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 THE NEED AND POTENTIAL RETURNS FOR CER TABLE 1-1 Prominent Comparative Effectiveness Research Activities and Needs—Key Challenges Issue Key Challenges Head-to-head studies Scant resources; rapidly increasing need; comparison choice Systematic reviews Few primary studies; inconsistent methods; uncoordinated Comparative value insights Little agreement on metrics or role of costs; cost fluctuation Priority setting Fragmentation; inefficiency; no mechanism for coordination Study designs and tools Clinical trial time/cost/limits; large dataset mining methods Research life-cycle links Efficacy–effectiveness disjuncture; postapproval surveillance Evidence standards Standards not adapted to needs; inconsistency in application Practice guidance Disparate approaches; conflicting recommendations Coverage guidance Narrow evidence base; limited means for provisional coverage Application tools Public misperceptions; incentive structures; decision support SOURCE: IOM, 2007. making, various organizations and recent public articles have called for the creation of a new entity and a quantum increase in spending—several billion dollars—on CER. The various approaches to building the required capacity can be grouped into four categories according to the funding pat- terns for their support (Box 1-2). Each of the approaches is based on an existing or recent model. Although presented as discrete models for discus- sion purposes, they are not mutually exclusive. The most straightforward public-funded approach is an expanded and appropriated mandate to an existing or newly created federal agency, and the agency whose mandate most closely parallels these priorities is AHRQ. Through its Effective Health Care program, AHRQ has an existing frame- work into which many elements of the identified needs can easily fit. Other executive branch models include locating the primary capacity in the NIH, putting it elsewhere in the Department of Health and Human Services, or creating it as a free-standing operational federal agency. Other possibilities include approaches that are privately funded, although this raises issues of independence and objectivity, as well as approaches with a blend of public and private funding, which could have various governing and execution structures. In the latter category are those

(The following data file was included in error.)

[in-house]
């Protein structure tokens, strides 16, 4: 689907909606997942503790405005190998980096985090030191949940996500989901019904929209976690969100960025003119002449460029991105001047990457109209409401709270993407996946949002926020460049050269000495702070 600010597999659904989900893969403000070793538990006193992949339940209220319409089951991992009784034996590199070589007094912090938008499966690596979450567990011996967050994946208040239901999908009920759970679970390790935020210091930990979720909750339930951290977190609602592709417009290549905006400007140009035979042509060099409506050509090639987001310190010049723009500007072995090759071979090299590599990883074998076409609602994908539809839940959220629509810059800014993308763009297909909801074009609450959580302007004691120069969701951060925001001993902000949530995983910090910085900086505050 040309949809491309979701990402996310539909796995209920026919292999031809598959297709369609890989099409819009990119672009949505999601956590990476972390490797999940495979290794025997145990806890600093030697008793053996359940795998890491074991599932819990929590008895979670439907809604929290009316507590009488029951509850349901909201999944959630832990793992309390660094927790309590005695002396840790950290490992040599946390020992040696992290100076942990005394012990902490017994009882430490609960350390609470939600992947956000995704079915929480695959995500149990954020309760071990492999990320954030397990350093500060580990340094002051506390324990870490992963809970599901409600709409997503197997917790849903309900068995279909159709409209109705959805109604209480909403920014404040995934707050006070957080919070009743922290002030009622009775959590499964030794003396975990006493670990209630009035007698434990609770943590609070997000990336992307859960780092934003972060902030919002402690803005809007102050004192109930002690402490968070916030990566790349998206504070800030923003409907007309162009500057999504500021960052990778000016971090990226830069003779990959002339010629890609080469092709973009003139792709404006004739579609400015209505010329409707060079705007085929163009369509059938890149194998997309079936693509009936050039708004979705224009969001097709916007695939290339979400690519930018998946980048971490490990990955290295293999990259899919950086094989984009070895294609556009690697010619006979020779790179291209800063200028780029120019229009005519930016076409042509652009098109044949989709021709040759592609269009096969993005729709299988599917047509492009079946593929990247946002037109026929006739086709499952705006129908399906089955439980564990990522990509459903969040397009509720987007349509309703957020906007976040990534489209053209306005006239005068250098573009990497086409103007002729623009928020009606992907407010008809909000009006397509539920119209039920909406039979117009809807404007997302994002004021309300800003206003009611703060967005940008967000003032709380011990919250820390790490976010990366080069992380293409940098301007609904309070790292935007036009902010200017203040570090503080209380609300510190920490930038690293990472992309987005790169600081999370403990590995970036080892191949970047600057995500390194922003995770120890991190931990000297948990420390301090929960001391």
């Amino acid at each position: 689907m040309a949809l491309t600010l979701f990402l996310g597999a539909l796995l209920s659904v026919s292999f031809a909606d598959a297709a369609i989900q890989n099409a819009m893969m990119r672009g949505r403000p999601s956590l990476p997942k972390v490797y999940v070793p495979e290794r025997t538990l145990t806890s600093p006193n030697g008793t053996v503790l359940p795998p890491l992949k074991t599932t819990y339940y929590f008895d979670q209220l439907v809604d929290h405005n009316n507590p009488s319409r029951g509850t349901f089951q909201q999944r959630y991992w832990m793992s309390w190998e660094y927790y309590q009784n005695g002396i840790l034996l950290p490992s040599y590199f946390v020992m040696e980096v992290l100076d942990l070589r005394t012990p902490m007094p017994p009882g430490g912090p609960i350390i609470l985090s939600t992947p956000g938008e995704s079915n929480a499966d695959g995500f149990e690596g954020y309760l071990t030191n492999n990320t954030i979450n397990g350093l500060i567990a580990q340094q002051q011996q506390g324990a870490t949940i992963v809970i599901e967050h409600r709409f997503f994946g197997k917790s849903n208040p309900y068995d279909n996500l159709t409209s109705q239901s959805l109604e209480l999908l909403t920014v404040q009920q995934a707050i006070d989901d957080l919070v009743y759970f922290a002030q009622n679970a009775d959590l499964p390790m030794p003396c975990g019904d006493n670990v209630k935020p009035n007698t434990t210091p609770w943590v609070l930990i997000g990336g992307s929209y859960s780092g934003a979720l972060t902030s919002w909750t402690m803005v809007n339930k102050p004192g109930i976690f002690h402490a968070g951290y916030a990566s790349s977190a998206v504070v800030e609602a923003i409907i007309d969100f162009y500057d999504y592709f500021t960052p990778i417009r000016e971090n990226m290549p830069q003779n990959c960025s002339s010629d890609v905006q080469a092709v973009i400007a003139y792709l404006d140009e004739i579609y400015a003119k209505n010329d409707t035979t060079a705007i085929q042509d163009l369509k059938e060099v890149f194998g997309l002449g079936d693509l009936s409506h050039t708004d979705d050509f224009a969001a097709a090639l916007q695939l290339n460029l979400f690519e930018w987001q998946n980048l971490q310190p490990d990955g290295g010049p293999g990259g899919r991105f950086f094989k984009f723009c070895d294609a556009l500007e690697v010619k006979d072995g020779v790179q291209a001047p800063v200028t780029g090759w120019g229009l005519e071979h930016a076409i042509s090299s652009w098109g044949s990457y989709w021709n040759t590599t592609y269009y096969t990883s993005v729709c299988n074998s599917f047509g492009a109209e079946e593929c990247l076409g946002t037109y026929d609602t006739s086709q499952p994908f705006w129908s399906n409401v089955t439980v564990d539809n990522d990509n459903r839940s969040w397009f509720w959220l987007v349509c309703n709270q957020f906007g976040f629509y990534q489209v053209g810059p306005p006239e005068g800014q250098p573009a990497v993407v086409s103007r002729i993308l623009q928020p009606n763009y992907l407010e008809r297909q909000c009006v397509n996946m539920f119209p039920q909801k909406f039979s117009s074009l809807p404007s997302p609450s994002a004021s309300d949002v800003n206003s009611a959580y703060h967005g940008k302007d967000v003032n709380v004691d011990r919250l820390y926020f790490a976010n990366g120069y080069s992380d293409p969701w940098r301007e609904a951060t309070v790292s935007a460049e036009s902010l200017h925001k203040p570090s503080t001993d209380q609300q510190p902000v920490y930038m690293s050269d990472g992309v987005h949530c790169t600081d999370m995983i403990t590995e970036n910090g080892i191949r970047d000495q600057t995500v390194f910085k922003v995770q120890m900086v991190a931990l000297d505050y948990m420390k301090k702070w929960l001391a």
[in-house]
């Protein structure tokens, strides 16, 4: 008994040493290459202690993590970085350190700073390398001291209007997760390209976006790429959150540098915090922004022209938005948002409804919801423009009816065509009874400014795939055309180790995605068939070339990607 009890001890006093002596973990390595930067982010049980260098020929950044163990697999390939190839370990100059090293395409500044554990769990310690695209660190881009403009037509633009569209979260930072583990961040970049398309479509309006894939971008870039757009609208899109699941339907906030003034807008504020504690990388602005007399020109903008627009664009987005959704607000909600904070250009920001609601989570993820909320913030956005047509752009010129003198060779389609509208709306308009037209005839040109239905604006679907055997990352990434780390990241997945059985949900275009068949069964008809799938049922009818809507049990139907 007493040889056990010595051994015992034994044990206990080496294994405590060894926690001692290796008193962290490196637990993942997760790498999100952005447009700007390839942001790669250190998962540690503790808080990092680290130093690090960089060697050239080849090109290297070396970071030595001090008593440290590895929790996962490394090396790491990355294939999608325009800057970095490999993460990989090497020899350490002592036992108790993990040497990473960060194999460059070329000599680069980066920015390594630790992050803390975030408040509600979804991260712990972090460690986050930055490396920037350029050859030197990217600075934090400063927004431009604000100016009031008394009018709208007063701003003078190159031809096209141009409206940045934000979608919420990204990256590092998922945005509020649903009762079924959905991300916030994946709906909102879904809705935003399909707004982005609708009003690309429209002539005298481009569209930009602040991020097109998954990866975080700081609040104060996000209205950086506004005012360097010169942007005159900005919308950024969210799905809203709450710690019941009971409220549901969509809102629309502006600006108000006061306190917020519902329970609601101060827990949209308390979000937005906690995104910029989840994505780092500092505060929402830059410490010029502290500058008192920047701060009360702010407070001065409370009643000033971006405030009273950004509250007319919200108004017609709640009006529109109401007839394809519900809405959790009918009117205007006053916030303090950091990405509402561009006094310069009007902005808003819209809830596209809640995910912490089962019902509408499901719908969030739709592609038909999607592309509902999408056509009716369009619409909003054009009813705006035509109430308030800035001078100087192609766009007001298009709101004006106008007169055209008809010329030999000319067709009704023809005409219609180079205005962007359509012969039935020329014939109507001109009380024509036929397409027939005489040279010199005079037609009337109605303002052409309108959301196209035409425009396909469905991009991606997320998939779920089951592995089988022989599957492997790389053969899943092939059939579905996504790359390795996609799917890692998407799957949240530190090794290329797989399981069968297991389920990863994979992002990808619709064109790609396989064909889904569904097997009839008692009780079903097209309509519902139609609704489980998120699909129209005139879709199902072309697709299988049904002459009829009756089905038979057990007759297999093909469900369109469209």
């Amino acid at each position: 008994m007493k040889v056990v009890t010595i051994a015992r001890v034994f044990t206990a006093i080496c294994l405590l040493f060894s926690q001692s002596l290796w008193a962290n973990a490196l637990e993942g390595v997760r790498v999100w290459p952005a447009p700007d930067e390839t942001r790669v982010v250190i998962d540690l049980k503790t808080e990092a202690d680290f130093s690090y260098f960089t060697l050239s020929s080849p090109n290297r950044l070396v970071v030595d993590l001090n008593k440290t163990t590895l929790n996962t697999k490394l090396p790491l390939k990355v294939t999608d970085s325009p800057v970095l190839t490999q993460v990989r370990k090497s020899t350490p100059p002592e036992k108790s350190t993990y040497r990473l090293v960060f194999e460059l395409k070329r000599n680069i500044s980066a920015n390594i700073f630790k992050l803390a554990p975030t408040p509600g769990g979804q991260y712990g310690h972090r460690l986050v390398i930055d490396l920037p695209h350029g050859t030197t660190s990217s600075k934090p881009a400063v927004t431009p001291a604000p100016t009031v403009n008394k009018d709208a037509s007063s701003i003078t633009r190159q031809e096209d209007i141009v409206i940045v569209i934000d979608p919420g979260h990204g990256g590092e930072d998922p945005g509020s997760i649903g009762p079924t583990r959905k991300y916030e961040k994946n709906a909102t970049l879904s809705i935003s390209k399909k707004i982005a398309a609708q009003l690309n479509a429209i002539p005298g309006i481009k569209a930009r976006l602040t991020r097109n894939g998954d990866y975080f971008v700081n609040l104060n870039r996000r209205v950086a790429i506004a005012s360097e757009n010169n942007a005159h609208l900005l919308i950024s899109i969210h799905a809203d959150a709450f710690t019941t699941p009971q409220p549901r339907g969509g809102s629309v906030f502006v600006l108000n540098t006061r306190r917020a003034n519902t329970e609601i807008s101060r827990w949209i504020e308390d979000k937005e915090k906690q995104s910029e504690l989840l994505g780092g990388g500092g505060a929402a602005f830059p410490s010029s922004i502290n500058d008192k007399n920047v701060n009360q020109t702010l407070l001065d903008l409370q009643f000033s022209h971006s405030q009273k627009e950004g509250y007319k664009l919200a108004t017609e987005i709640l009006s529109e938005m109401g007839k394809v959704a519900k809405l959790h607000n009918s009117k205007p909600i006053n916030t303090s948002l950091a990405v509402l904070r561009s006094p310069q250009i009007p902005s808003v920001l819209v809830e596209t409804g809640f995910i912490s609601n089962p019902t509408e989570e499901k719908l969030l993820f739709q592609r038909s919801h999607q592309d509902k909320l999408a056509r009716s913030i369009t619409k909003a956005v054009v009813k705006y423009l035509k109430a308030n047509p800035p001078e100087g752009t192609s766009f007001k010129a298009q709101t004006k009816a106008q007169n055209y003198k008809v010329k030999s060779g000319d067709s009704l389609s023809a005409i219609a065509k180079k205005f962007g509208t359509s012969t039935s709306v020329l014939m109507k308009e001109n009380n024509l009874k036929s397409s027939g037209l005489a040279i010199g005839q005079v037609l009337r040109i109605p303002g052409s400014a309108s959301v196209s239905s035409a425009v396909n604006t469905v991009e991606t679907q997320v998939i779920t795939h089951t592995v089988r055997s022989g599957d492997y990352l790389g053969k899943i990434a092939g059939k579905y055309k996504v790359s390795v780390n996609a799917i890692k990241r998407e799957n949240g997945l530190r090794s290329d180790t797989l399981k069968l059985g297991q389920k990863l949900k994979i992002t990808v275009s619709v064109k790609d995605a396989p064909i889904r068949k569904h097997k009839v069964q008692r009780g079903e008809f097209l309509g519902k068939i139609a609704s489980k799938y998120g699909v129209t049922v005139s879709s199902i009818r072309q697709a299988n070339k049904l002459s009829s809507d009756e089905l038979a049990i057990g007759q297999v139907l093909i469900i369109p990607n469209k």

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 LEARNING WHAT WORKS BOX 1-2 Models for Enhancing Capacity Incremental funding augmentations • Incremental model Publicly funded entity • Executive branch agency model • Independent government commission model • Legislative branch office model Privately funded entity • Operating foundation model • Investment tax credit cooperative model Public–private funded entity • user fee public model • Federally funded research and development center public model • Independent cooperative model • Independent quasi-governmental authority model SOuRCE: IOM, 2007. approaches based on the quasi-governmental federally funded research and development centers (FFRDCs), which are funded primarily by the federal government but which are allowed to have up to 30 percent of their funding from private sources. The FFRDCs are private entities man- aged by nongovernmental organizations and are based on the examples of free-standing independent quasi-governmental entities such as the Federal Reserve Board, which serves as the nation’s central banking system, and the IOM and the Transportation Research Board (TRB) at the National Academies. TRB, from its National Academies locus, houses publicly and privately funded work in transportation that is conceptually similar in structure to what is envisioned for CER (IOM, 2008a; Kupersmith et al., 2005; Wilensky, 2006). Decision and Implementation Considerations Weighing the relative strengths and weaknesses of the various models can begin with certain touchstone principles that have been suggested to